Tim walks from the hall toward me. I stand near the dry bar. “Why did you run away? I’m sorry. Did I say something wrong? I don’t think you’re fat or anything, I mean, I love the way you look. That is, you always look good to me.” He smiles and advances to embrace me.
I back away as his eyes refocus to a point behind me, and his expression changes to one of surprise.
“Hey. Why is everything moved and changed around?” He steps past me and walks to the kitchen. “Where is the coffee maker and all my pots and…hey…” He glances into the living room, then strides into the dining area. I stare and watch him walk and talk. “Where is my chair, and where is that oil painting I did for your birthday? Why is this wall painted orange? Who rearranged everything?” He scans the room for more differences and misplaced items. His eyes rest on a silver photo frame on the low table behind the couch. “Who is this man next to you?” He picks it up and turns to me.
“What? Are you crazy? You’ve been dead for years. What’s going on?” I try to find a clue that might explain this impossibility.
“Are you cheating on me?”
“How can you come back to life?”
“Answer me, Tess.”
“Please, Tim, please, just listen. You can’t be alive. You, you are not…”
Where do I begin? I am dumbstruck. I walk toward him and look him in the eye, astonished at this presence, his physical body.
“What year is it?” I ask him.
“It’s 2001, of course.”
“No. It’s not. It is 2012.”
“What? What makes you so sure?”
“I’m the one who’s been alive the whole time, that’s what! Look at the calendar. Look, here’s yesterday’s paper.” I pick up the Chronicle from the coffee table.
He stares at it, then slowly sits on the edge of the ottoman and says, “2012? Wait a minute. How did that happen?”
He peruses the headlines. “Clinton is the president? Again?”
“What are you talking about?” I glance at the headline. Clinton Warns N. Korea on Nukes.
“No, no. That’s Hillary Clinton, not Bill.”
“Hillary Clinton is the president of the United States?”
“No, she is Secretary of State. It’s a long story. We can’t go there right now. The world has changed. But we need to talk about this world right here, first.” Our world.
Valentine’s Day 1980
In February of 1980, I was living in a fourplex on L Street in Sacramento with my sister.
I worked as an art director at a one-man design firm on J Street. Bill, the owner was getting busier with his clients and hired me to produce and design some ads.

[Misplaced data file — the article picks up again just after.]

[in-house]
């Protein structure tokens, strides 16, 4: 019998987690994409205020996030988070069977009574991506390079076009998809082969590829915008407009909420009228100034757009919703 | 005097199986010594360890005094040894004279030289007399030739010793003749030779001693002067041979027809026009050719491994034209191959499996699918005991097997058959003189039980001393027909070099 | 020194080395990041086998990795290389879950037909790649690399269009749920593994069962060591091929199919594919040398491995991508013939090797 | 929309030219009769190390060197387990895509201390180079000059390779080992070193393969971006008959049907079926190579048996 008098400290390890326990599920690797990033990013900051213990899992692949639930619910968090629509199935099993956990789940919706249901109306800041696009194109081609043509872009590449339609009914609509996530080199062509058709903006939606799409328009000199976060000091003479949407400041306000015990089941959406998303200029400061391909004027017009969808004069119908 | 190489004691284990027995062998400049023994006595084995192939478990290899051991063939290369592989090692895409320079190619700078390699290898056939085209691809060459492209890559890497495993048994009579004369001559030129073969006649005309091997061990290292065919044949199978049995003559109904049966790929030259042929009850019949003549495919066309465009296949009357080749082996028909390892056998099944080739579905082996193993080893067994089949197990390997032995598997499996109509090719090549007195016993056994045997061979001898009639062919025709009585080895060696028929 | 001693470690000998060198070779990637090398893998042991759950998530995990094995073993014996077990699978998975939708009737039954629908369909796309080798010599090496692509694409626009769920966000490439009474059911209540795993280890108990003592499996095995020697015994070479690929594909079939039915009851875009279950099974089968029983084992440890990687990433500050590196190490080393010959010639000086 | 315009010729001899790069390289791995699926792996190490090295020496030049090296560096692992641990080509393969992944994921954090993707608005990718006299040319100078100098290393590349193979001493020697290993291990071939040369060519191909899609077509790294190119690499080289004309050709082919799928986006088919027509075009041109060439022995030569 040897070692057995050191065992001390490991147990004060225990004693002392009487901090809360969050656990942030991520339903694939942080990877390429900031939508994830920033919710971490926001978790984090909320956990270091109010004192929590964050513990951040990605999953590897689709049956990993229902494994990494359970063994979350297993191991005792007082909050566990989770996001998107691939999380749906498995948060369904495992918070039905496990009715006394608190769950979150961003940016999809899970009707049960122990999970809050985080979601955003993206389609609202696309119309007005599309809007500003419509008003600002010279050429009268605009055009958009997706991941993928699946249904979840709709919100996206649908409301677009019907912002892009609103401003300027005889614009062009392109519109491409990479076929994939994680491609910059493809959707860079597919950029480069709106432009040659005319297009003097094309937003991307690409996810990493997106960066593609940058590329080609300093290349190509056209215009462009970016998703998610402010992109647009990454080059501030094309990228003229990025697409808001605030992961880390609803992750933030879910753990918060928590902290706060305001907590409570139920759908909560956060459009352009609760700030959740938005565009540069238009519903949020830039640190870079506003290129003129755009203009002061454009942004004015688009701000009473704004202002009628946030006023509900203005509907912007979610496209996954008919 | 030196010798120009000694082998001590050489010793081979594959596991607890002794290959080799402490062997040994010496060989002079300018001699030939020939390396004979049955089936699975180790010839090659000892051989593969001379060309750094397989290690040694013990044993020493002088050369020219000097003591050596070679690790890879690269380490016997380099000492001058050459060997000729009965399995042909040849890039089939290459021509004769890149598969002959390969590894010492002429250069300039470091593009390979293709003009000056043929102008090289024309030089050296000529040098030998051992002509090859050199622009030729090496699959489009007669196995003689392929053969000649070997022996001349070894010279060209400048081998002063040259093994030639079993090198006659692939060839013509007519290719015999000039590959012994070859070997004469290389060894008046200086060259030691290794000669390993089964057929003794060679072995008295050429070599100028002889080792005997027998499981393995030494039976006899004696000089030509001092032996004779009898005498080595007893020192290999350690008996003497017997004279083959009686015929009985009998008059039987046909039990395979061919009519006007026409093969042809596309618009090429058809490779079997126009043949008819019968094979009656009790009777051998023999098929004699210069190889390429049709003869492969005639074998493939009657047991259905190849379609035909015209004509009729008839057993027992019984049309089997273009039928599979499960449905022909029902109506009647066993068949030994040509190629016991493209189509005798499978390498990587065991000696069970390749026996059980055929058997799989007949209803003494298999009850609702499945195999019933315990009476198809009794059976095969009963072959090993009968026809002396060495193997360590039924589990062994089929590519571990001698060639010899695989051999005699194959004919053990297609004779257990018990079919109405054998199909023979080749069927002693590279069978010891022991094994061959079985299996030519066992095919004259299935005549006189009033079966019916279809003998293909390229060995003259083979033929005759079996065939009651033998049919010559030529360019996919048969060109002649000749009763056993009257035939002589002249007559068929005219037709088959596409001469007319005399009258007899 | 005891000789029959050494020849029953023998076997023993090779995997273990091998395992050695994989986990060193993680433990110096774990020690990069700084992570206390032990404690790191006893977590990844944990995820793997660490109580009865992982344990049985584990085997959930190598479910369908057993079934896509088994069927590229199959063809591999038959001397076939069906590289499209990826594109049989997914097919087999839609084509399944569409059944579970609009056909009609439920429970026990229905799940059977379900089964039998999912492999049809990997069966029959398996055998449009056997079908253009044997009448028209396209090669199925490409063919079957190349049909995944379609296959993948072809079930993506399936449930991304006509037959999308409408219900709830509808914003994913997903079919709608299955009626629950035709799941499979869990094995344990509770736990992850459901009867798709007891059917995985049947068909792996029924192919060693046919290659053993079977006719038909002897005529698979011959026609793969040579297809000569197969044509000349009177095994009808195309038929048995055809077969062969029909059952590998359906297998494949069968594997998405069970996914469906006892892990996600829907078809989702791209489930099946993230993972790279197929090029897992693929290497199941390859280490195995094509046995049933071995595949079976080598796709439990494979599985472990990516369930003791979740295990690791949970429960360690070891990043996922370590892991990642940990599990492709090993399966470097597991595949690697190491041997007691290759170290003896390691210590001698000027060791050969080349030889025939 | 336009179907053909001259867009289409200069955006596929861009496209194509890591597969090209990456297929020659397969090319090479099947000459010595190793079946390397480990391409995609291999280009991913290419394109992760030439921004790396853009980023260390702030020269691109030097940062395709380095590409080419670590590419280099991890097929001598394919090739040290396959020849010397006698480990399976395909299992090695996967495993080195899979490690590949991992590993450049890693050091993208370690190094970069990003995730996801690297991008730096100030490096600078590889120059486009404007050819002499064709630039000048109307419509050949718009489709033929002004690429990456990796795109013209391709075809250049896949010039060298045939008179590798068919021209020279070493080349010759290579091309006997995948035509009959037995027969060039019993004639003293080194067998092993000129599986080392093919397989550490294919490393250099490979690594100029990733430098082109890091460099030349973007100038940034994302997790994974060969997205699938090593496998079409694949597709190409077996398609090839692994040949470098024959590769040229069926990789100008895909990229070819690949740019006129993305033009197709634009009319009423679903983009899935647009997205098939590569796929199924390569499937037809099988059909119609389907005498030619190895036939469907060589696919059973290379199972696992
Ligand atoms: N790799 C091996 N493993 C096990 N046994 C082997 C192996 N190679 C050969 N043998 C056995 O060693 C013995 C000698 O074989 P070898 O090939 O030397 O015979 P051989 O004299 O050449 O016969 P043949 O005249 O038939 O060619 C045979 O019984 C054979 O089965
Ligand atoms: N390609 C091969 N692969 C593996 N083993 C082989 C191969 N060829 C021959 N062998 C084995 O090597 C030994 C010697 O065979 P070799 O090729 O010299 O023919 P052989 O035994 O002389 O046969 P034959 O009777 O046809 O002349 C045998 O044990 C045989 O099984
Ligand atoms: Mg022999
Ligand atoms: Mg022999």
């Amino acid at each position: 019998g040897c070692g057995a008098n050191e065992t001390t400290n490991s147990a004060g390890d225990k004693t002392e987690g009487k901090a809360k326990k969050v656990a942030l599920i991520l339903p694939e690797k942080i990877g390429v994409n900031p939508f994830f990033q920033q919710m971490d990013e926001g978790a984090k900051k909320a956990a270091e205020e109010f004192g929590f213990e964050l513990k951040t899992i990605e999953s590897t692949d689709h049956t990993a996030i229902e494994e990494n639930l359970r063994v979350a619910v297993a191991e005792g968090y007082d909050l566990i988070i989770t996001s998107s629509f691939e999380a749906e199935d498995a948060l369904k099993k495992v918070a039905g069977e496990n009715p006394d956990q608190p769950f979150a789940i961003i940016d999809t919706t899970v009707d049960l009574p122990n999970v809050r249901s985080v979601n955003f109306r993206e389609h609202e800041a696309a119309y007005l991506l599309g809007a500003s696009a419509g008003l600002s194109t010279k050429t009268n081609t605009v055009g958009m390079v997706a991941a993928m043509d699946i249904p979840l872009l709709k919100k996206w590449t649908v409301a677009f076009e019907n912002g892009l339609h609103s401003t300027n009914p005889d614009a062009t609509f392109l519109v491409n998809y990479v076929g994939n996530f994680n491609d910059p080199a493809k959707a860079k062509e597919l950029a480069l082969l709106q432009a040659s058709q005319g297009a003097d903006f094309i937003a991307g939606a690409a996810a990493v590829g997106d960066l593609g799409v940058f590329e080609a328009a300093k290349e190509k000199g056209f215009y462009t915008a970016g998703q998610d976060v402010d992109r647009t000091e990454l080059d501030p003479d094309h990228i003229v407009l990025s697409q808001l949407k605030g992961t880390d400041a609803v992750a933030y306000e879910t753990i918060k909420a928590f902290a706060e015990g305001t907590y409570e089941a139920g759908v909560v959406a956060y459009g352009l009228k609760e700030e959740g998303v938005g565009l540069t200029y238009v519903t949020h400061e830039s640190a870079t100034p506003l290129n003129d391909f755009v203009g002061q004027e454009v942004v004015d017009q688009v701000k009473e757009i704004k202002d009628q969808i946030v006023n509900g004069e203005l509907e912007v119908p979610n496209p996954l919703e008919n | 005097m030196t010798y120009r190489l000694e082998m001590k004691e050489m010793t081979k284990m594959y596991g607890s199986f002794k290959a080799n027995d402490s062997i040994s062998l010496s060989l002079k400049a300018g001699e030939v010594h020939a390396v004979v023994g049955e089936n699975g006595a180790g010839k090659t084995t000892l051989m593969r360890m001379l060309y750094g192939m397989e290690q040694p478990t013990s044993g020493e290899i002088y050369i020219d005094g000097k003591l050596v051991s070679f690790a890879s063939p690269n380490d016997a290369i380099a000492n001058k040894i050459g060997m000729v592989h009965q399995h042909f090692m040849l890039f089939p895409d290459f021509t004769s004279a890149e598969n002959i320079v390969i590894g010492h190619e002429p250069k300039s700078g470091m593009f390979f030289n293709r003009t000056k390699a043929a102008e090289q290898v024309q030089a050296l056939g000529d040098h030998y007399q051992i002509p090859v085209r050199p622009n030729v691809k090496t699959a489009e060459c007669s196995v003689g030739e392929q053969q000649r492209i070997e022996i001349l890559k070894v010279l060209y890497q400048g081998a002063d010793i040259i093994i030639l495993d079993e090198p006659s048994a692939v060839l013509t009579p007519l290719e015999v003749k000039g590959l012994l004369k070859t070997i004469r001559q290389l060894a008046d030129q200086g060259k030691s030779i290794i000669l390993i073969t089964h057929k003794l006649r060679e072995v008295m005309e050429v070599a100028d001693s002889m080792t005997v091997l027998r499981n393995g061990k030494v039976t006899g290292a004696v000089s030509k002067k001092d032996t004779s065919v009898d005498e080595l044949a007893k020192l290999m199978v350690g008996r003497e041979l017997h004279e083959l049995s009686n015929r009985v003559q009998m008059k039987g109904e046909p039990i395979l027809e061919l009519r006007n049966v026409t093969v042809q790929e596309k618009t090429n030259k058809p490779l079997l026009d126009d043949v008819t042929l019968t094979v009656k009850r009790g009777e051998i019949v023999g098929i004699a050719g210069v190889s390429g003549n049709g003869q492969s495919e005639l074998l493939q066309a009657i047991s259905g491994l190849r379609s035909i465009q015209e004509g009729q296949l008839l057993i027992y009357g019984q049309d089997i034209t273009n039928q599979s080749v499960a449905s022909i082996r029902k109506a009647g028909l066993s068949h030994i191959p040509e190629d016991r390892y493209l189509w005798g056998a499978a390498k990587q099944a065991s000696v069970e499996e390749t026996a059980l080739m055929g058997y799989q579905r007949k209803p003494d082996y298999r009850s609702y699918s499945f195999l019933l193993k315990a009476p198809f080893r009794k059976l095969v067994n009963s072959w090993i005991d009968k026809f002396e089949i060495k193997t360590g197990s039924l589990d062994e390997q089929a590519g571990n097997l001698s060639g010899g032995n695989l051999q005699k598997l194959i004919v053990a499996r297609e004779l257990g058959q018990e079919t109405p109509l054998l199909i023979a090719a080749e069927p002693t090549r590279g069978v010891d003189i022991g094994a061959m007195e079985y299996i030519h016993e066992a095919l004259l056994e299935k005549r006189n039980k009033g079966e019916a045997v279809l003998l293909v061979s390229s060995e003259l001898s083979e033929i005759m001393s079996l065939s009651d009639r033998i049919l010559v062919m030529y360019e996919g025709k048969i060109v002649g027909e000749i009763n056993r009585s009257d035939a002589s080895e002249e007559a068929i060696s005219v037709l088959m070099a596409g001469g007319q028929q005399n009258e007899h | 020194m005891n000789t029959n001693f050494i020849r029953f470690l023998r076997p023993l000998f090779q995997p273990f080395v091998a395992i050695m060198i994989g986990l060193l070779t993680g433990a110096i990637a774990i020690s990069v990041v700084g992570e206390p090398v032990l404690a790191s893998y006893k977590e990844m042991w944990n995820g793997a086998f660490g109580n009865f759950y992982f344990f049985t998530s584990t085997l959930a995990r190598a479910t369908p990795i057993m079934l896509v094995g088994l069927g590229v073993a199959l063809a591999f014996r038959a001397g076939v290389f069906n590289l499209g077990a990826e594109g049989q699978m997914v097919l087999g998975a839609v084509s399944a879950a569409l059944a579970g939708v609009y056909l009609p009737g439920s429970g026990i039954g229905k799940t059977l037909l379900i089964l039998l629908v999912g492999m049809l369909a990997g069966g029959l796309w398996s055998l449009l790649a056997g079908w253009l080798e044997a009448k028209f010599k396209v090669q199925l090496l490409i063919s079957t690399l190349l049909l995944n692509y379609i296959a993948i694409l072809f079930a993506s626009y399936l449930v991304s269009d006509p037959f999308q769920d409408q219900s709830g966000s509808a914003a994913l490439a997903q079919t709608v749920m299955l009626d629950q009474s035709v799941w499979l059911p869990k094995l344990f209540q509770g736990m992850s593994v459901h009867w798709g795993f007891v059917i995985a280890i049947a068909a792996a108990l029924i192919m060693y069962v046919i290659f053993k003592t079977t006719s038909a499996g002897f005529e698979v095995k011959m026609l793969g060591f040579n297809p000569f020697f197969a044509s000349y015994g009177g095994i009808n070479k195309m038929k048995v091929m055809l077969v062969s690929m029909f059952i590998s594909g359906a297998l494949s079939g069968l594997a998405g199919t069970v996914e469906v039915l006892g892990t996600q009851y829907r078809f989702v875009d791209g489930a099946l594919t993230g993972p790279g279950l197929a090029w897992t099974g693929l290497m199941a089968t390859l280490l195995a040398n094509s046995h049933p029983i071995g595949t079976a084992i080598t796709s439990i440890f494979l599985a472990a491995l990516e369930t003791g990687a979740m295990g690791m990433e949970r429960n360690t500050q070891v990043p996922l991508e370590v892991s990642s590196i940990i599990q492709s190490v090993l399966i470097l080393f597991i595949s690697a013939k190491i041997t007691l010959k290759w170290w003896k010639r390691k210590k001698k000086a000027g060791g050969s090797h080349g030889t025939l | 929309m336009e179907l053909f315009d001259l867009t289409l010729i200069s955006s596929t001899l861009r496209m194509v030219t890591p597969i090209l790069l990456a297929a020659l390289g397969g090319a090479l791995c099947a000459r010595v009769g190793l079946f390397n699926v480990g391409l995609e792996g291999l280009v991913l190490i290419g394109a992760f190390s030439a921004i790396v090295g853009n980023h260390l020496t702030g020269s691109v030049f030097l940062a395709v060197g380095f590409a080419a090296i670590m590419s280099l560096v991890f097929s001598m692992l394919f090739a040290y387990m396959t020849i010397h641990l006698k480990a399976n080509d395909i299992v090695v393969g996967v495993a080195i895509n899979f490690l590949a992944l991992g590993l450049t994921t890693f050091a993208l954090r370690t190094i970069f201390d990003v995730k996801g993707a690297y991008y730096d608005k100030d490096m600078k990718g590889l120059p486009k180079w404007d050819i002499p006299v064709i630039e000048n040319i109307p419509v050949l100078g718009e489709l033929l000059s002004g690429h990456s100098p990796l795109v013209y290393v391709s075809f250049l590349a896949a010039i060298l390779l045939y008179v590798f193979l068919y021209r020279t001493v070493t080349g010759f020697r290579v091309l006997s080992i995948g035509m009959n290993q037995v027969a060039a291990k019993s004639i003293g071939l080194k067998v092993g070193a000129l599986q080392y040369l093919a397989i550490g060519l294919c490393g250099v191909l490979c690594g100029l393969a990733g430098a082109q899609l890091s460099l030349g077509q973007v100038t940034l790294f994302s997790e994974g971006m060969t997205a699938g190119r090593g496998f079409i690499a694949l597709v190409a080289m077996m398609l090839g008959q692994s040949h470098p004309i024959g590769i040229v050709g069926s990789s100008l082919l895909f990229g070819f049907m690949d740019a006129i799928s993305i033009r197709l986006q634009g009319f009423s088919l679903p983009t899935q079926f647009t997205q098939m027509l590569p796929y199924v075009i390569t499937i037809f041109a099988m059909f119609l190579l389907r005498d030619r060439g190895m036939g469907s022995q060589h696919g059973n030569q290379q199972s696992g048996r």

I had no experience in the design end of the business, but having pasted-up more mechanicals than I could count, I was in bed with what it looked like. And Bill hoped to be in bed with what I looked like.
Bill was married. I wasn’t interested, nor did I play that way.
It was a fun job and we worked well together. Often we went to lunch at Shanley’s, an old Irish bar/restaurant close to the office. Martinis were always on the tab.
As we began to regularly produce printed collateral, we hired a printer and became friendly with him. On Valentine’s Day, Steve came to the office to deliver our latest hot-off-the-press brochures and take us out for an early dinner at a nice place near the Capitol building.
We were shown a round booth with red and white tablecloths and I slipped in: Bill to my left and Steve to my right.
Drinks were ordered, small talk ensued.
When I felt Bill place his right hand on my left knee, I flinched. I didn’t know what to do. Slapping it off would have embarrassed him in front of his vendor, and besides, I really didn’t want to lose my job.
(What a different world it was before sexual harassment laws.)
Lost in thought about under-the-table activity, I tried to keep up with the light chatter happening above the table. Then, I felt Steve’s left hand rest lightly on my right knee.
Exquisitely amused, a sly smile grew on my face. I was empowered knowing neither man knew what the other was thinking. Nor did they know what I knew.
Sell the Light Bulb to Cave-People.
Have you woken up in the middle of the night to darkness in your cave? The fire has gone out and you need to find the spot which will be named the bathroom in ten million years or so.
You stub your toe on the rock your kid carelessly left in the path to this area as you find your way across the room. Drat! Something should be done!
After a full day of hunting, you drag yourself home, tired and worn out, but you still must field dress the venison from the day’s bounty. The sun is about to go down, and it’s is fading quickly. The campfire offers light, but it’s 90 degrees outside, and being near this heat source is not the best place to begin a difficult task which might take hours.
I want you to experience something that will rock your world. It’s called the lightbulb.
Light. That is what you’ve needed in these instances.
Bulb. A contained source of light.
And it will cost you pennies.
Well, I mean rocks, or whatever your currency is.
Now, all you need is a socket. And a contract with PG&E.
(9) In the foothills of Mount Tamalpais is Mill Valley
(4) The weather is mild
(9) The vistas are breathtaking, same as the real estate